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Indie Snapshot: <i>The Human Centipede II</i> and <I>Dirty Girl</i>

What's scarier -- a human centipede or a dirty girl?

The Human Centipede II
I'd describe the second Human Centipede picture as a disgusting, degrading wallow in sadomasochistic torture, but I have a feeling that franchise mastermind Tom Six would take that as a compliment. Having already set the shock value bar pretty high with the first Human Centipede -- in which two road-tripping American girls are kidnapped by a German doctor and linked together "ass to mouth" with a third prisoner in order to form a... well, a human centipede -- Six has no choice but to make the sequel bigger, grosser and more outré than what came before. Hence, instead of three victims, The Human Centipede II offers up 12, one of him whom is a pregnant woman that's repeatedly beaten. And where the first movie featured one character defecating into another's mouth, here the entire 12-person centipede drops deuces after receiving an injection of laxatives. Oh yeah, and I can't avoid mentioning the scene that really forced me to avert my eyes from the screen, where the prisoners have the nerves in their knees severed in gruesome close-up. If you came out of The Human Centipede disappointed that it didn't make you barf enough, you may want to be careful how many snacks you smuggle into Part II.

Believe it or not, there is one positive thing I can say about The Human Centipede II. Amidst all of Six's "ain't I a sick mofo?" grandstanding and the movie's general artistic and narrative ugliness, there's an impressive star turn being delivered by Laurence R. Harvey, a British stage actor making his feature film debut. Harvey plays the film's central villain Martin, a grossly overweight, nearly mute and mentally challenged shut-in that lives with his batty mum in a squalid apartment. Martin's sole joy in life is watching his favorite movie, The Human Centipede (yup, this is a meta-sequel folks!) and studying the doctors' demented plan. He's such a THC fanboy that he's actually created a scrapbook filled with stills from the movie embellished with his own notes and illustrations. This tome also doubles as an amateur's guide to building your own human centipede, which is precisely what Martin intends to do, kidnapping his victims from the parking lot of his apartment building and locking them up naked in a deserted warehouse. He even goes so far as to trick one of the actresses from The Human Centipede into flying to England for an "audition with Quentin Tarantino" with the intention of making her the centipede's head.

Harvey's total commitment to this role is heroic; with his demented glare, unnerving physical presence and total lack of vanity, he creates a positively nightmarish boogeyman. The highest compliment I can pay him is that, at times, Martin feels as though he's stepped right out of a David Lynch fever dream. (Indeed, the scene where Martin has supper with the corpse of his mom -- whose head he recently bashed in with a poker -- almost feels like an outtake from Eraserhead.) The Human Centipede II is ultimately too calculated and contrived a film to offer any real scares, but Harvey's performance is genuinely terrifying.

Dirty Girl
On the heels of last week's 50/50, here comes another semi-autobiographical dramedy that attempts to mix laughs and tears. Writer/director Abe Sylvia based the movie on his own experiences growing up as a closeted teen in small-town Oklahoma circa the mid-'80s. As a teen, he idolized his high school's designated bad girl, "Dirty Debbie," and while he never had the courage to approach her in person, with this movie version of his life, he seizes the opportunity to make their fictionalized stand-ins BFFs. So "Dirty Debbie" becomes Danielle (Juno Temple), the wild-child offspring of a single mother (Milla Jovovich) and Abe becomes Clarke (Jeremy Dozier), an overweight closet case who hides his budding sexuality from his perpetually nervous mom (Mary Steenburgen) and physically abusive dad (Dwight Yoakam). After being forcibly assigned to work together for a school project, this odd couple becomes fast friends, particularly when Clarke helps Danielle solve her biggest question in life: Who her real father is. It turns out that daddy dearest is alive and living in California, so the duo jack Clarke's father's car and embarks on a cross-country road trip that, of course, doubles as a journey of self-discovery.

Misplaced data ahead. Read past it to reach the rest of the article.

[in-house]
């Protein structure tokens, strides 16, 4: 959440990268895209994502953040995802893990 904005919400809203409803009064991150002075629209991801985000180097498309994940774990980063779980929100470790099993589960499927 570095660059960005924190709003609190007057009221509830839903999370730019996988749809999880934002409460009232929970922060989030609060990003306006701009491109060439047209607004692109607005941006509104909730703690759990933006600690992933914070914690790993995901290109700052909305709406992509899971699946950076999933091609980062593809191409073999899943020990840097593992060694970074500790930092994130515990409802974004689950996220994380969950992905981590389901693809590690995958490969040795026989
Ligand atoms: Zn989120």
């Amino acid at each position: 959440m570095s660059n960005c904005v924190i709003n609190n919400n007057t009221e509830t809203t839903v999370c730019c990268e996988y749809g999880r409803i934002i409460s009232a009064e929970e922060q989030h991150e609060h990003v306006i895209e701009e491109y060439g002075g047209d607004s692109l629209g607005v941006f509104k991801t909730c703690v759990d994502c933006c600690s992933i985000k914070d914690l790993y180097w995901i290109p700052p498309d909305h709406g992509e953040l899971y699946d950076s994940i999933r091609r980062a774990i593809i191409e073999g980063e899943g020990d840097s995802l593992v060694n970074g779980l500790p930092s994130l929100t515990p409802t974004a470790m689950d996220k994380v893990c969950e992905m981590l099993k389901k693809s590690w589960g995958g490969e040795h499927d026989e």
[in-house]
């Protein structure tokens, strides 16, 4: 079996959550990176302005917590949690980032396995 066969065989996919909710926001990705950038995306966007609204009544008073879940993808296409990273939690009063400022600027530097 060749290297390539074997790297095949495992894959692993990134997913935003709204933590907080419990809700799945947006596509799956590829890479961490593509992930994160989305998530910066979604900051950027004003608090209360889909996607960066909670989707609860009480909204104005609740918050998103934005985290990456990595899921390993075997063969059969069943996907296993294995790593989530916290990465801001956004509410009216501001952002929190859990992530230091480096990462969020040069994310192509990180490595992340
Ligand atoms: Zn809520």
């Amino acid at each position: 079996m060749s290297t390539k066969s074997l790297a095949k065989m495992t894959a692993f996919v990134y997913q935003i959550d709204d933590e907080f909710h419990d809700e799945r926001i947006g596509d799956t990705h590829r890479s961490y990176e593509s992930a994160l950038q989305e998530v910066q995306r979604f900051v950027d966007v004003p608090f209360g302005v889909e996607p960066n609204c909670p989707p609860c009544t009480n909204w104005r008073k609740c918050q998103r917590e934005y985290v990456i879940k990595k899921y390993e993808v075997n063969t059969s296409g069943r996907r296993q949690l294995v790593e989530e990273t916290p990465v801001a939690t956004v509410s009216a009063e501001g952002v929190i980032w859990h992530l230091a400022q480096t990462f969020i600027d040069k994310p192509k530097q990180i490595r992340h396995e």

With apologies to Sylvia's childhood, the first fifteen minutes of Dirty Girl are flat-out awful, marred by tone-deaf performances (particularly from Jovovich and Yoakam), ugly cinematography and unpleasant, unlikeable Southern caricatures. Fortunately, the movie improves once Clarke and Danielle hit the road and we get to see some of the sadness that lurks underneath the tough, sarcastic posture they keep the rest of the world at bay. Dirty Girl is never able to toggle between comedy and drama as smoothly or effectively as 50/50, but there are some touching moments to be found here, from Clarke's sweet romance with a studly hitchhiker (Nicholas d'Agosto) they pick up along the way to the climactic scene where Danielle finally comes face to face with the father that abandoned her. Dirty Girl was clearly intended to be a coming-out vehicle for Temple -- who had a terrific supporting role in Gregg Araki's superior indie comedy Kaboom earlier this year -- and the British-born actress is quite good, although even she can't make some of the script's lamer material stick. This is an undeniably clumsy film, but a good heart beats inside its chest and that counts for something.

Check out the most banned horror movies in history.

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